Maine just took an important step forward in the fight against climate change. In a move that will help Maine reduce harmful greenhouse gas emissions in the power sector, the Maine Legislature recently passed a bill that commits the state to the Regional Greenhouse Gas Initiative (RGGI) for the years 2021 to 2030. Maine was already part of this nine-state group working to cut climate-damaging emissions, and the new law commits the state to further reductions.
RGGI Benefits Families, Businesses, and the Environment
First established in 2009, RGGI has generated significant environmental, economic, and health benefits in its first decade of operation. The program has reduced harmful greenhouse gas emissions from the power sector by 45 percent and saved families and businesses $618 million on their energy bills. It has also created thousands of jobs along with more than $2.9 billion in regional economic growth. What’s more, by reducing emissions, it has prevented more than 8,000 asthma attacks, 39,000 lost work days, and 300 premature deaths.
Thanks to this new law and the regulations that will follow it later this year (more on those below), Maine residents will continue to reap these benefits.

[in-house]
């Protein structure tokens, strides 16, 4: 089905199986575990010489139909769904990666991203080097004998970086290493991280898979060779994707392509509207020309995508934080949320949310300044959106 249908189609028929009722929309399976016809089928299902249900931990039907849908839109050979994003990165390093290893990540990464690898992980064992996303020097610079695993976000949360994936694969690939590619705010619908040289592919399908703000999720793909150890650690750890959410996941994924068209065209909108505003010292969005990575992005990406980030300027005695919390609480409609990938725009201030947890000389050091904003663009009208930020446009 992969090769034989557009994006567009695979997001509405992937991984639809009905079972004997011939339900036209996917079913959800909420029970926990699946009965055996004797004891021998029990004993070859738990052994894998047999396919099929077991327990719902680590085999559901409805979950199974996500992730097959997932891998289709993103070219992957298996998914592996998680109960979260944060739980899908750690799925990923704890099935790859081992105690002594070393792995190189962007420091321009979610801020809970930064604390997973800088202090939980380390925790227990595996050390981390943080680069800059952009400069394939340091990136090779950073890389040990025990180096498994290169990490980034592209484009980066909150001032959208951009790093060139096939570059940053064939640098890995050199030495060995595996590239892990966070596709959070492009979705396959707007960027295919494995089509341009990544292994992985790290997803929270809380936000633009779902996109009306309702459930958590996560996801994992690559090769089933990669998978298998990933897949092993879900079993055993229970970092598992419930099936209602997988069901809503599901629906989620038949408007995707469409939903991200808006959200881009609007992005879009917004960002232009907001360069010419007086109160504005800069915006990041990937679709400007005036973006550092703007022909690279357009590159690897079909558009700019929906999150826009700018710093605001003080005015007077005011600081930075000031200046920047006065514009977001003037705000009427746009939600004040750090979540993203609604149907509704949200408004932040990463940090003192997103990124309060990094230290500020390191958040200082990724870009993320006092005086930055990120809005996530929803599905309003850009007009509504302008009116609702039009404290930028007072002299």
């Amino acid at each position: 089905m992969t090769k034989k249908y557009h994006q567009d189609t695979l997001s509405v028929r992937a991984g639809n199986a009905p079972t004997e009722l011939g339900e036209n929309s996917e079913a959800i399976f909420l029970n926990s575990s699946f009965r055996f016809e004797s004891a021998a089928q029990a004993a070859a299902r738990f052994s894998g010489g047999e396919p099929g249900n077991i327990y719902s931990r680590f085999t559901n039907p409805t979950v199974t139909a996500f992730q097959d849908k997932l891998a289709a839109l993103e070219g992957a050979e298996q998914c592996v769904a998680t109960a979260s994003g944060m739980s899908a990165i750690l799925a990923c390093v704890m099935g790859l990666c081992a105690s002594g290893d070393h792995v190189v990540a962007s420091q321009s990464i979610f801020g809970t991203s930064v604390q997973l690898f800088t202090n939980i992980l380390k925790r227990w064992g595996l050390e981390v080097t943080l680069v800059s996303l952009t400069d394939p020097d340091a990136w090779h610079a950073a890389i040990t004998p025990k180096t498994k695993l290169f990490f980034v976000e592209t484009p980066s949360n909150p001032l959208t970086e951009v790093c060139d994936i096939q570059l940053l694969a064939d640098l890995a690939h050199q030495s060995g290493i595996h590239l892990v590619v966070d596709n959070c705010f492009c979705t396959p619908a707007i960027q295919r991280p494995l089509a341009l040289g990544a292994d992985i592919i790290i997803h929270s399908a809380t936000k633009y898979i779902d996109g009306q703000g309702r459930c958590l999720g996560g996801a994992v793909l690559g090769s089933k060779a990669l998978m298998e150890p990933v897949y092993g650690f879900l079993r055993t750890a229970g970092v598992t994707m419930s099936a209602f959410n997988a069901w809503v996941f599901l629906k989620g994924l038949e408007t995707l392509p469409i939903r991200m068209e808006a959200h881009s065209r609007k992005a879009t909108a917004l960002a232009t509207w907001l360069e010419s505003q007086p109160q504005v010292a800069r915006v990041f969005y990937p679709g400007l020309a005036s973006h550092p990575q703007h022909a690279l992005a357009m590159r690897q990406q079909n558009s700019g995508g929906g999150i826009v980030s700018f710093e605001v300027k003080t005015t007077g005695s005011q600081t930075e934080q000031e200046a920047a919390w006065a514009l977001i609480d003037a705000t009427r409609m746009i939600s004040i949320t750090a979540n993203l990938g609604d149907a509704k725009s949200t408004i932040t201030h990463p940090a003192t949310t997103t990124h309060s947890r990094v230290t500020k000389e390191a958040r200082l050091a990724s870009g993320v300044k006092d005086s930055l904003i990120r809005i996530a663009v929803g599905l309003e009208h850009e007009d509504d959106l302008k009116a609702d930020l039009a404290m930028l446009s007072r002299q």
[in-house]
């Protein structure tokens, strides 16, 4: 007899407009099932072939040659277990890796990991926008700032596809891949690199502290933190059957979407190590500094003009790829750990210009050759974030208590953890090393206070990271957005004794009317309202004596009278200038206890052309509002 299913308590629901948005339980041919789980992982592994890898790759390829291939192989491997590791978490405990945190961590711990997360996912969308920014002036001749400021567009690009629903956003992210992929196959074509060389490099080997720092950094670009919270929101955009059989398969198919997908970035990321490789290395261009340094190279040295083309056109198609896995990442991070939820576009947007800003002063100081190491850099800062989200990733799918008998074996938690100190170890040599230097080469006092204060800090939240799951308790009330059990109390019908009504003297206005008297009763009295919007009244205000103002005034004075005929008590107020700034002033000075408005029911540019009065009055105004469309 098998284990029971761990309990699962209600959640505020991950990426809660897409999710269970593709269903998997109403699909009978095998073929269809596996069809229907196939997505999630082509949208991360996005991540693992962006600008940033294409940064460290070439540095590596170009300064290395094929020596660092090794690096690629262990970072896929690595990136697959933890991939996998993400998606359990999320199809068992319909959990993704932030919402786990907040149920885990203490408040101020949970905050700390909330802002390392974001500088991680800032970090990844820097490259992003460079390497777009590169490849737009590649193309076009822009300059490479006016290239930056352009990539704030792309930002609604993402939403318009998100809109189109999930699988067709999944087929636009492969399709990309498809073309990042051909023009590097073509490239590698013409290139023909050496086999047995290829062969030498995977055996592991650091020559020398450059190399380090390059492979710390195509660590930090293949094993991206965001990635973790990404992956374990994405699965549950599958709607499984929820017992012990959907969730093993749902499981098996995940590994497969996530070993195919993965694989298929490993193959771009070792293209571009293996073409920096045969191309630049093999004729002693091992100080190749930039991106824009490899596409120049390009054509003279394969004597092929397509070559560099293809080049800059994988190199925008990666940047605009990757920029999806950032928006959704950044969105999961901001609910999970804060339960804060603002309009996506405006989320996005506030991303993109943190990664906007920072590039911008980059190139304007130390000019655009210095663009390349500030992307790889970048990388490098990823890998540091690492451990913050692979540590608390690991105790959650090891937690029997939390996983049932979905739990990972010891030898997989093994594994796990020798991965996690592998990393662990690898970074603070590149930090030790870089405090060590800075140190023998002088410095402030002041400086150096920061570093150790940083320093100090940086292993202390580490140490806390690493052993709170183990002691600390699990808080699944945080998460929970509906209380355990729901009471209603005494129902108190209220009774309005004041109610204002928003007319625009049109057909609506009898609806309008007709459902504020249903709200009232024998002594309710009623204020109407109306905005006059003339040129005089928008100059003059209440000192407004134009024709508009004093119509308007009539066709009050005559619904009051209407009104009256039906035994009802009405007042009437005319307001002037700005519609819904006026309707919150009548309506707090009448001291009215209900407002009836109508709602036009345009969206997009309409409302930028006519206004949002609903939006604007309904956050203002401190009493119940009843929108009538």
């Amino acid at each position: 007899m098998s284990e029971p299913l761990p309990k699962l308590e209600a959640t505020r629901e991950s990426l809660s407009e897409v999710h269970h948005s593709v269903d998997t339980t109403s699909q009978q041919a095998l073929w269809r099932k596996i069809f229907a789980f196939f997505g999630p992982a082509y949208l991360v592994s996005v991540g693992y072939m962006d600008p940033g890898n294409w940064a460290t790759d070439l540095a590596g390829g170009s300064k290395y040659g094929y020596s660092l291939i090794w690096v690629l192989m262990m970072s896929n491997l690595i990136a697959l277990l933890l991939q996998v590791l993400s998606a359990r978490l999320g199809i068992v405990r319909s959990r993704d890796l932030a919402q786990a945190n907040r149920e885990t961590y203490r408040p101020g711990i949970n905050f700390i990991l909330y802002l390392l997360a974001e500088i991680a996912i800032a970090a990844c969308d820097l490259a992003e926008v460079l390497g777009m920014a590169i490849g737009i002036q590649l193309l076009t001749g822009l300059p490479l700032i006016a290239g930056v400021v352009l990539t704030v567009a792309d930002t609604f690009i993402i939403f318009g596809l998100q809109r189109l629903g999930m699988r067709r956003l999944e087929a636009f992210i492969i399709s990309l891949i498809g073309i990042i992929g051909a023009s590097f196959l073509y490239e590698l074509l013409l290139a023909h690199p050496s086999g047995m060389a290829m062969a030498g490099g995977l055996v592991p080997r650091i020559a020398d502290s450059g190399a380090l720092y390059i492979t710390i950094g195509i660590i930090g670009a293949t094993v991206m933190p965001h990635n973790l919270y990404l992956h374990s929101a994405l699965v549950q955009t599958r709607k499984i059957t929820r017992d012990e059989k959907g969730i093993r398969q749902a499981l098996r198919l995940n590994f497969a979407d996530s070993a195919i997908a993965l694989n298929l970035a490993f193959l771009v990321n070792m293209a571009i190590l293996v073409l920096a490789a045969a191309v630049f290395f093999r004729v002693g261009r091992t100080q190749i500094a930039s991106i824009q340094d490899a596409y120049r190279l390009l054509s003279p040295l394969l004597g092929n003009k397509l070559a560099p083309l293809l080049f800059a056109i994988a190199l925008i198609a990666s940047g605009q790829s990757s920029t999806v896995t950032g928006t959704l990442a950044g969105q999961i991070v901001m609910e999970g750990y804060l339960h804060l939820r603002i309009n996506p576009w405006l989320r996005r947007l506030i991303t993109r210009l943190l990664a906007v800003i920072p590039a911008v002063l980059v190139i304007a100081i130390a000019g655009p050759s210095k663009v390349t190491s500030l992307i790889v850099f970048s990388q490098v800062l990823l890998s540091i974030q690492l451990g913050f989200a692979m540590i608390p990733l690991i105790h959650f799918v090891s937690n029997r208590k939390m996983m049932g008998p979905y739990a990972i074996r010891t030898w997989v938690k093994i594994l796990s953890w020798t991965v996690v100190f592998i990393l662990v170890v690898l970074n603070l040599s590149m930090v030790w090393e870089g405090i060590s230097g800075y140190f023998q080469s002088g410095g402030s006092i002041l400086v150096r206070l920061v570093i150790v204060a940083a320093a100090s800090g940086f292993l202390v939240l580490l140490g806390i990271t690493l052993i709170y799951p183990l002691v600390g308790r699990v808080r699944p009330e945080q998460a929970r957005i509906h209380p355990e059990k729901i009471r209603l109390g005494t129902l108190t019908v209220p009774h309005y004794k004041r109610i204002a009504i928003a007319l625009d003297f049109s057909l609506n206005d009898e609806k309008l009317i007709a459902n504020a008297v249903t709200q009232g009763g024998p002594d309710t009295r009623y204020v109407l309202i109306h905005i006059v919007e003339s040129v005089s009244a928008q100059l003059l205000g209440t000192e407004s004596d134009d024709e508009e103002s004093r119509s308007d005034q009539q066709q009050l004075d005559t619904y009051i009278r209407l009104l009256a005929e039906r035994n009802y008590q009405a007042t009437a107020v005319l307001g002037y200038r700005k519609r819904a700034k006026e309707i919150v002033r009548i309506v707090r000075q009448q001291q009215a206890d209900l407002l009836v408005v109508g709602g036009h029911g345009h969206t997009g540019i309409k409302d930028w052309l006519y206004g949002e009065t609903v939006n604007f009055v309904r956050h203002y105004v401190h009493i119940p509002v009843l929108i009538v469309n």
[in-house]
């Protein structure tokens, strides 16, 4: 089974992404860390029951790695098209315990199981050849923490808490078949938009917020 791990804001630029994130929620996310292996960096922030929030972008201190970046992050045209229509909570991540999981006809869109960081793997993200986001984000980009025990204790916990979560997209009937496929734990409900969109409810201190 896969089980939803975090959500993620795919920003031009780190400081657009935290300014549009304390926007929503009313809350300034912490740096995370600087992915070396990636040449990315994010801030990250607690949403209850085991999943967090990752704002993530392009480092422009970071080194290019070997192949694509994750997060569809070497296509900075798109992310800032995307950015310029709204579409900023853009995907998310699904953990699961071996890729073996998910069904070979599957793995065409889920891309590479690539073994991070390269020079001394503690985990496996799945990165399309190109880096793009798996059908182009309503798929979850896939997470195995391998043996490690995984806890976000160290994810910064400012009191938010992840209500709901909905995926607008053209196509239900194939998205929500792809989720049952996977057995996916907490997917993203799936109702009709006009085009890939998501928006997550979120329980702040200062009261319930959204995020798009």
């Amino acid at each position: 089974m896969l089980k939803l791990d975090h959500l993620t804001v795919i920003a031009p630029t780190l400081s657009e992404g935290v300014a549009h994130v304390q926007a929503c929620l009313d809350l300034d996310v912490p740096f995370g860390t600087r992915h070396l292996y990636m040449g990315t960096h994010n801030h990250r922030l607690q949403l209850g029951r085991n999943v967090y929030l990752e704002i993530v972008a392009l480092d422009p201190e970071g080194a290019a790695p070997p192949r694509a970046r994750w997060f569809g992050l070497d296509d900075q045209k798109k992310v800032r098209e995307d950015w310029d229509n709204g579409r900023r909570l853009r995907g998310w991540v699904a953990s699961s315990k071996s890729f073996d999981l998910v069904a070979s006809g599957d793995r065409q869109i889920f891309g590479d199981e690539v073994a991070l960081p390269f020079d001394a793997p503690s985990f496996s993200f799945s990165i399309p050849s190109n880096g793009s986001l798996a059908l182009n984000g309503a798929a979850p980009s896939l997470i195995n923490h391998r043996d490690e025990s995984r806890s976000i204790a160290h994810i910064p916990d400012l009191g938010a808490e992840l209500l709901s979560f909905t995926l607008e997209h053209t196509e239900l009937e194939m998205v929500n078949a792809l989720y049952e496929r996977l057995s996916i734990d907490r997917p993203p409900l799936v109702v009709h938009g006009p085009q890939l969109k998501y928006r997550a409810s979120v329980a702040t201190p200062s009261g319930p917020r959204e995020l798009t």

Updating RGGI to See Further Benefits
Over the last two years, the nine Northeastern and Mid-Atlantic states that comprise RGGI have been reviewing the program to assess and improve its design and operation. The successful program was set to expire in 2021, so they updated the program, including new targets for reducing climate-damaging emissions from the power sector for the period between 2021 and 2030. Last December, the RGGI states announced their update. Called the “Model Rule,” it serves as the example for what the participating states will each implement. Among other things, the rule requires an additional 30% reduction of polluting greenhouse gas emissions from power plants between 2021 and 2030.
Because Maine and New Hampshire originally enacted RGGI through both their own regulations and through legislation, those two states must amend their original legislation whenever the program is updated. After these most recent changes, all of the RGGI states now have until January 1, 2021, to implement the updated Model Rule in order to continue to participate in the program.
The Next Steps for Updating RGGI in Maine
CLF worked to create and enact RGGI a decade ago, and we supported this latest effort in Maine to update its legislation for participating in the successful program. With the legislature’s passage of the bill, Maine has completed one of the two essential steps to update the state’s RGGI rules. The next step is for the Department of Environmental Protection – the agency responsible for administering RGGI in Maine – to enact regulations incorporating the updated Model Rule. This process is expected to unfold this spring and summer, and CLF will continue to be actively engaged throughout.
RGGI has proven itself a valuable tool in helping to cut climate-damaging emissions in the northeastern United States. It’s also helped to prove that we can move away from dirty fossil fuels while still growing our economy and protecting the health and well-being of our families.